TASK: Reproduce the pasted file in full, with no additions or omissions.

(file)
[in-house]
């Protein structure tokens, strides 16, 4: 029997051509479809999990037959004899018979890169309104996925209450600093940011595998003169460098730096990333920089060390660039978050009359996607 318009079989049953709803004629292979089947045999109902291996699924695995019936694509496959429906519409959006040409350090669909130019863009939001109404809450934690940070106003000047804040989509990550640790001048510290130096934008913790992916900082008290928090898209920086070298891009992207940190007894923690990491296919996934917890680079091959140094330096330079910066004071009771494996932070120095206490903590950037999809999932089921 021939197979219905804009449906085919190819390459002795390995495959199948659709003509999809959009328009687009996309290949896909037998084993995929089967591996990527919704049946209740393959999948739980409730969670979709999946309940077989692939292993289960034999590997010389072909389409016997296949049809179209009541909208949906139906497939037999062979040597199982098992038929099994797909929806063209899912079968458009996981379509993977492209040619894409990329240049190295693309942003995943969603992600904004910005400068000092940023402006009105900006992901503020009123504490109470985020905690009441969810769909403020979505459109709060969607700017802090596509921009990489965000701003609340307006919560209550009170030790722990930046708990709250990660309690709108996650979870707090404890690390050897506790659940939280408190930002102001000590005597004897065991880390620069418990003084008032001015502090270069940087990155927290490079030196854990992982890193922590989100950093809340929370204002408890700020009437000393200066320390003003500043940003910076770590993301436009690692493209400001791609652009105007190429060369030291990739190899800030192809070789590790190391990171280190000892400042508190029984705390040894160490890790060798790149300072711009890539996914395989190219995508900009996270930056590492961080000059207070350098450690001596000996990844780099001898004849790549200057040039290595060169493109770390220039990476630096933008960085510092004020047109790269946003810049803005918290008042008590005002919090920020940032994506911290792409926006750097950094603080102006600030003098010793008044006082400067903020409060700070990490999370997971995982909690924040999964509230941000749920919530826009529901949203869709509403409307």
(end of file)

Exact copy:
[in-house]
């Protein structure tokens, strides 16, 4: 029997051509479809999990037959004899018979890169309104996925209450600093940011595998003169460098730096990333920089060390660039978050009359996607 318009079989049953709803004629292979089947045999109902291996699924695995019936694509496959429906519409959006040409350090669909130019863009939001109404809450934690940070106003000047804040989509990550640790001048510290130096934008913790992916900082008290928090898209920086070298891009992207940190007894923690990491296919996934917890680079091959140094330096330079910066004071009771494996932070120095206490903590950037999809999932089921 021939197979219905804009449906085919190819390459002795390995495959199948659709003509999809959009328009687009996309290949896909037998084993995929089967591996990527919704049946209740393959999948739980409730969670979709999946309940077989692939292993289960034999590997010389072909389409016997296949049809179209009541909208949906139906497939037999062979040597199982098992038929099994797909929806063209899912079968458009996981379509993977492209040619894409990329240049190295693309942003995943969603992600904004910005400068000092940023402006009105900006992901503020009123504490109470985020905690009441969810769909403020979505459109709060969607700017802090596509921009990489965000701003609340307006919560209550009170030790722990930046708990709250990660309690709108996650979870707090404890690390050897506790659940939280408190930002102001000590005597004897065991880390620069418990003084008032001015502090270069940087990155927290490079030196854990992982890193922590989100950093809340929370204002408890700020009437000393200066320390003003500043940003910076770590993301436009690692493209400001791609652009105007190429060369030291990739190899800030192809070789590790190391990171280190000892400042508190029984705390040894160490890790060798790149300072711009890539996914395989190219995508900009996270930056590492961080000059207070350098450690001596000996990844780099001898004849790549200057040039290595060169493109770390220039990476630096933008960085510092004020047109790269946003810049803005918290008042008590005002919090920020940032994506911290792409926006750097950094603080102006600030003098010793008044006082400067903020409060700070990490999370997971995982909690924040999964509230941000749920919530826009529901949203869709509403409307």